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Name: Steve
Status: student
Age: 20s
Location: N/A
Country: N/A
Date: 2000-2001


Question:
I am currently enrolled in a College Level physics class. The professor was talking about the coefficient of friction. I asked if it could ever be greater than 1. He said it could. It didn't make sense to me that this could be true, so I asked him to explain it. He then ASSIGNED a value for M (coefficient of friction) of 5 and put it into the formula N=Mf. I said he couldn't just insert a value for M. He said he could. I asked him how could he derive such a value, he got frustrated and said class was over and slammed his book closed. Can you please give a detailed (and mathematical) explanation as to why the coefficient of friction can't go above 1. (You may edit this question as you see fit, as long as I receive a detailed answer.) THANK YOU VERY MUCH


Replies:
Perhaps it would be a more instructive exercise for you to try to prove that a coefficient of friction CAN'T be greater than 1. All that such a number would mean is that the frictional force resisting movement of an object tangentially to a surface is greater than the force pushing the object into the surface. Why doesn't it make sense to you that this is possible?

Richard E. Barrans Jr., Ph.D.
Assistant Director
PG Research Foundation, Darien, Illinois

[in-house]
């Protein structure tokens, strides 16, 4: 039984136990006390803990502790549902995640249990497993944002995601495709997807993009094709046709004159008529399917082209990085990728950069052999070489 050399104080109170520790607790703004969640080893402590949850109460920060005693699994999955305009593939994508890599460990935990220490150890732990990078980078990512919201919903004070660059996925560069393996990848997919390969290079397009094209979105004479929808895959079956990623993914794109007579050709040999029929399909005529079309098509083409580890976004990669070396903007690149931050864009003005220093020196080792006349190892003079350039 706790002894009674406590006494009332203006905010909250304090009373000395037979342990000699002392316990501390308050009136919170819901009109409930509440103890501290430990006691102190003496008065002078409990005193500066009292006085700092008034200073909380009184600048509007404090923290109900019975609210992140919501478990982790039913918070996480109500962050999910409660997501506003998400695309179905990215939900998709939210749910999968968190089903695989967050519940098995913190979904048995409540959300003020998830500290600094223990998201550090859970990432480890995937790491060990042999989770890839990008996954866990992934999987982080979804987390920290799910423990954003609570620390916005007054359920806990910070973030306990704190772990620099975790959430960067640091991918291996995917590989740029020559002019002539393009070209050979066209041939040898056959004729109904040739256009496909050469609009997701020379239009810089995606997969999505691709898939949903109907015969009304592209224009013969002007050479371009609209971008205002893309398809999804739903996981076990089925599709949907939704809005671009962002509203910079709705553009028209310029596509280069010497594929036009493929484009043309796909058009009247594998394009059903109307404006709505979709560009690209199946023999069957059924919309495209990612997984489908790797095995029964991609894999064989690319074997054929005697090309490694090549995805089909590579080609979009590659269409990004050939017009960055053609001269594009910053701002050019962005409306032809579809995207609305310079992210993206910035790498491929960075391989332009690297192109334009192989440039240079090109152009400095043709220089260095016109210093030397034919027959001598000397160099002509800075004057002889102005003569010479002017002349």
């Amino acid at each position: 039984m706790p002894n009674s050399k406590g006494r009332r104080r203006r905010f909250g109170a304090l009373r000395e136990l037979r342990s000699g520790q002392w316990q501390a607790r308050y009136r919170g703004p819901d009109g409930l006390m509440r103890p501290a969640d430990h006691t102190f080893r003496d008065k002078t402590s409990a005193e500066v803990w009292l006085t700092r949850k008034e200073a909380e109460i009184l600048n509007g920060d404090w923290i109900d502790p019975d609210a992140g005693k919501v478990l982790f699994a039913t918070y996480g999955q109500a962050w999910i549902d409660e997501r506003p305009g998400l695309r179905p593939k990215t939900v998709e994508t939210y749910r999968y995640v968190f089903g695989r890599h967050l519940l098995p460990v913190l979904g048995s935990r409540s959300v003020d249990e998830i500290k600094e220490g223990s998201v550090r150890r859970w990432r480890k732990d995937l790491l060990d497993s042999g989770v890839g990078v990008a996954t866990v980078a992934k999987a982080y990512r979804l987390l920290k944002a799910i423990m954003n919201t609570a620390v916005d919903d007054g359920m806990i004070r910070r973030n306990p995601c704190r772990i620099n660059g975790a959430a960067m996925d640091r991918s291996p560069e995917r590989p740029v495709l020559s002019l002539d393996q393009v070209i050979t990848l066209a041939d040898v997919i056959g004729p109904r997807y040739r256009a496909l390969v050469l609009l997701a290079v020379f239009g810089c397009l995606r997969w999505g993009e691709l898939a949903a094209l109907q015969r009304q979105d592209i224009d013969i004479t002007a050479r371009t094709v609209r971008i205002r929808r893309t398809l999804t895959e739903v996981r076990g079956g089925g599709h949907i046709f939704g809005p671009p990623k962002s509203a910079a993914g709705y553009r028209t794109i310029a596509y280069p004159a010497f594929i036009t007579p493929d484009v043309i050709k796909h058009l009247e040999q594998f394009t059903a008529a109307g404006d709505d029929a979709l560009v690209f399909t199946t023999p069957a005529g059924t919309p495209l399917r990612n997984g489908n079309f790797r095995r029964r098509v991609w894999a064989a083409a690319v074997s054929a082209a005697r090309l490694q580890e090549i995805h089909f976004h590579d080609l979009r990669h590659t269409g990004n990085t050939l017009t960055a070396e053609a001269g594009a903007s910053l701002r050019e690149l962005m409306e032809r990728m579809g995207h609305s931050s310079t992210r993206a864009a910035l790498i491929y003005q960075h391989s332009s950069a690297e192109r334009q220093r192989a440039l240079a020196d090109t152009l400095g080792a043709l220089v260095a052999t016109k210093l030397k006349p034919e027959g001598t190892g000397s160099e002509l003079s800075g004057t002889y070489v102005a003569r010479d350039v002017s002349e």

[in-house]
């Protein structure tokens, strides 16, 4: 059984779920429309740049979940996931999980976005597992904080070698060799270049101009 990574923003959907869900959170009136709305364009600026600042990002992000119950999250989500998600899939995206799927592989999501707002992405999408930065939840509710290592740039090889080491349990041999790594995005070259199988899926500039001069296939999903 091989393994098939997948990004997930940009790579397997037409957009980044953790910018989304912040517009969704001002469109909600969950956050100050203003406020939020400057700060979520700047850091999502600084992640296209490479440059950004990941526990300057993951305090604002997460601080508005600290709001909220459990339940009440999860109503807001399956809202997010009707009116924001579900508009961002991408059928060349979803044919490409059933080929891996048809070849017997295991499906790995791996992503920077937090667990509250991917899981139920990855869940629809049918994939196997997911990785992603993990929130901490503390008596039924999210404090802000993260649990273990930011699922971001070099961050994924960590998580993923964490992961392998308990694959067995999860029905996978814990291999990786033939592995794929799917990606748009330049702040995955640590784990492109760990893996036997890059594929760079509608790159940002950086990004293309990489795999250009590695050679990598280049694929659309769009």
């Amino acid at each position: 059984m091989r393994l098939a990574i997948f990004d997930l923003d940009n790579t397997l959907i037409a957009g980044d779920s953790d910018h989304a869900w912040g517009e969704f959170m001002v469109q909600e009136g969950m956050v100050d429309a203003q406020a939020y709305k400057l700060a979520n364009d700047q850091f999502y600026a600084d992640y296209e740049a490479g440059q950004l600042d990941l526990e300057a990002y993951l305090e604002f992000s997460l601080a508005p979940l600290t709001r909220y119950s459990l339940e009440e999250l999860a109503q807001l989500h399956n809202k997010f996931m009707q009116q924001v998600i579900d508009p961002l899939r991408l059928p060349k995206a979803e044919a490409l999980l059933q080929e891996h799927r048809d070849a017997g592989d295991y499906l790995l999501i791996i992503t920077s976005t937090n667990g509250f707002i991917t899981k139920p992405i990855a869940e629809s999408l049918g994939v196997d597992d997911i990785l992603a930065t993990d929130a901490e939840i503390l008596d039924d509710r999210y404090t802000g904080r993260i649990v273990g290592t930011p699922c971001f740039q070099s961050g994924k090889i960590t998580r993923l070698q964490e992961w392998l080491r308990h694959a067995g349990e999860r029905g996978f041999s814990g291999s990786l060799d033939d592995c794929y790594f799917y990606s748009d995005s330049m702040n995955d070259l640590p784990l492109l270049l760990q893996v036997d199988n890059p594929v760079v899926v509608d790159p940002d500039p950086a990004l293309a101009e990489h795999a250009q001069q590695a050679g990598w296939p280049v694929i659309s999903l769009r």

The coefficient of friction CAN be more than one.

Friction is a force relating to molecular structure of two surfaces touching each other. Molecules from one surface link with molecules from the other. If you press the objects together more tightly, you push the surfaces closer together, joining more molecules. This is why friction is proportional to the "normal force", how tightly the surfaces have to push on each other to keep from breaking. This proportion is the coefficient of friction.

Molecules on adjoining surfaces just don't cling to each other strongly enough to have a huge friction coefficient. Solid molecules prefer to cling to each other rather than other solid materials. This is pretty much what makes them solid. In theory, there may be some solid materials that cling to each other strongly enough to have a huge coefficient of friction. I just don't know of any.

Mellendorf



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